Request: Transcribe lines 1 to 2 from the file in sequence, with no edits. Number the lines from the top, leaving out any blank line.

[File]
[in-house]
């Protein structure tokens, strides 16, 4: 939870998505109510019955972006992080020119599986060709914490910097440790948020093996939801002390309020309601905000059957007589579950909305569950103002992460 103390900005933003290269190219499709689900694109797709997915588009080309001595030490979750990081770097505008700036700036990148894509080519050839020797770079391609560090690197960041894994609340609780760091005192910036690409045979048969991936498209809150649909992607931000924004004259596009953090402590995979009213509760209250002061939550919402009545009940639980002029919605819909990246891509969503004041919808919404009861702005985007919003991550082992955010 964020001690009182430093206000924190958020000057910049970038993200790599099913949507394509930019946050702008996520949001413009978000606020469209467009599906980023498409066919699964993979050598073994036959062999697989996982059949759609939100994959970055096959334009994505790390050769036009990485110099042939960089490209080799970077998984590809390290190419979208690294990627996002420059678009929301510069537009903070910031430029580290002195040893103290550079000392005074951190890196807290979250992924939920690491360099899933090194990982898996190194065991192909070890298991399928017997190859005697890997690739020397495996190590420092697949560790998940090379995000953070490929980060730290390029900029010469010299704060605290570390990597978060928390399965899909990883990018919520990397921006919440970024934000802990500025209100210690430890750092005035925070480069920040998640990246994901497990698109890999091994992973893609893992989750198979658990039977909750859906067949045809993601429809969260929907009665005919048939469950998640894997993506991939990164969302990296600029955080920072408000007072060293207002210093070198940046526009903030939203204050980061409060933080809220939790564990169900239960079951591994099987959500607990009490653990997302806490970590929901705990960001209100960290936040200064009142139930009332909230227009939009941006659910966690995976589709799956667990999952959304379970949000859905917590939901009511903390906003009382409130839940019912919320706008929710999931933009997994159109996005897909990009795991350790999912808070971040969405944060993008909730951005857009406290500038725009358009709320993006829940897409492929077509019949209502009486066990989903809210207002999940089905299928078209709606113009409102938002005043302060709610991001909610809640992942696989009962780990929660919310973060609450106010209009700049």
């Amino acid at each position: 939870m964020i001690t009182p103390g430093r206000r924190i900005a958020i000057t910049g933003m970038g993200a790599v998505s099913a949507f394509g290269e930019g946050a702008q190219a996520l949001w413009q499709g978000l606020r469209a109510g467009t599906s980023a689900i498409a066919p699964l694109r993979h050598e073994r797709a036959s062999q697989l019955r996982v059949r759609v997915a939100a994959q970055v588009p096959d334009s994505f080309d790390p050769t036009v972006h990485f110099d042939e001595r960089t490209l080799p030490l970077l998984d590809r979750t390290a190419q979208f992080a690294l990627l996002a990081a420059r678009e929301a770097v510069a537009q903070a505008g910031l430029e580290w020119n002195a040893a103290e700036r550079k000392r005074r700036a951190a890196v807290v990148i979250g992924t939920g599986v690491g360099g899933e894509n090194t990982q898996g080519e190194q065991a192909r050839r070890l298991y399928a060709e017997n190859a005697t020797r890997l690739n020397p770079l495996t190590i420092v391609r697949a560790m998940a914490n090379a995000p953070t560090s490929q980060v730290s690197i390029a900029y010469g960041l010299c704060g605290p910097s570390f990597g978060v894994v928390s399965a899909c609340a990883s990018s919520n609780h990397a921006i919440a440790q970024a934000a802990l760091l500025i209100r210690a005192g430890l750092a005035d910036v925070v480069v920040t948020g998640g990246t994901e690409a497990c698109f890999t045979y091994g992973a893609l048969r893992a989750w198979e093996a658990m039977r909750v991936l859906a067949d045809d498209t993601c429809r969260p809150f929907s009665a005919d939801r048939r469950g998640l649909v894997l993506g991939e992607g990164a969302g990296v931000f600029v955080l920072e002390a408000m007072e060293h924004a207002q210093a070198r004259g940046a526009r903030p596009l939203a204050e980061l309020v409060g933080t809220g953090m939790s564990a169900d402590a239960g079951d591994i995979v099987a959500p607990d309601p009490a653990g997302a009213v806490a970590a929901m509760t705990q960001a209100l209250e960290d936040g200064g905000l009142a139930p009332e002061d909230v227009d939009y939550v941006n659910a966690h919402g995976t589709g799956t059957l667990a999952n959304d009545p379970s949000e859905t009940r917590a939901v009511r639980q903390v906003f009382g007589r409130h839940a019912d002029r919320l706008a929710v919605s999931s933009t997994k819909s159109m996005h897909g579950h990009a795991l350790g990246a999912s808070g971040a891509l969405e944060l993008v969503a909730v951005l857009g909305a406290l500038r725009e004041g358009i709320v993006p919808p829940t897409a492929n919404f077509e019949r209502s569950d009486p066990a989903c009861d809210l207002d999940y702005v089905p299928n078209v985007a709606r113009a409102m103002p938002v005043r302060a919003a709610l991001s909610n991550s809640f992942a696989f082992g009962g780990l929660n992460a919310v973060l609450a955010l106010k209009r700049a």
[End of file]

[in-house]
């Protein structure tokens, strides 16, 4: 939870998505109510019955972006992080020119599986060709914490910097440790948020093996939801002390309020309601905000059957007589579950909305569950103002992460 103390900005933003290269190219499709689900694109797709997915588009080309001595030490979750990081770097505008700036700036990148894509080519050839020797770079391609560090690197960041894994609340609780760091005192910036690409045979048969991936498209809150649909992607931000924004004259596009953090402590995979009213509760209250002061939550919402009545009940639980002029919605819909990246891509969503004041919808919404009861702005985007919003991550082992955010 964020001690009182430093206000924190958020000057910049970038993200790599099913949507394509930019946050702008996520949001413009978000606020469209467009599906980023498409066919699964993979050598073994036959062999697989996982059949759609939100994959970055096959334009994505790390050769036009990485110099042939960089490209080799970077998984590809390290190419979208690294990627996002420059678009929301510069537009903070910031430029580290002195040893103290550079000392005074951190890196807290979250992924939920690491360099899933090194990982898996190194065991192909070890298991399928017997190859005697890997690739020397495996190590420092697949560790998940090379995000953070490929980060730290390029900029010469010299704060605290570390990597978060928390399965899909990883990018919520990397921006919440970024934000802990500025209100210690430890750092005035925070480069920040998640990246994901497990698109890999091994992973893609893992989750198979658990039977909750859906067949045809993601429809969260929907009665005919048939469950998640894997993506991939990164969302990296600029955080920072408000007072060293207002210093070198940046526009903030939203204050980061409060933080809220939790564990169900239960079951591994099987959500607990009490653990997302806490970590929901705990960001209100960290936040200064009142139930009332909230227009939009941006659910966690995976589709799956667990999952959304379970949000859905917590939901009511903390906003009382409130839940019912919320706008929710999931933009997994159109996005897909990009795991350790999912808070971040969405944060993008909730951005857009406290500038725009358009709320993006829940897409492929077509019949209502009486066990989903809210207002999940089905299928078209709606113009409102938002005043302060709610991001909610809640992942696989009962780990929660919310973060609450106010209009700049």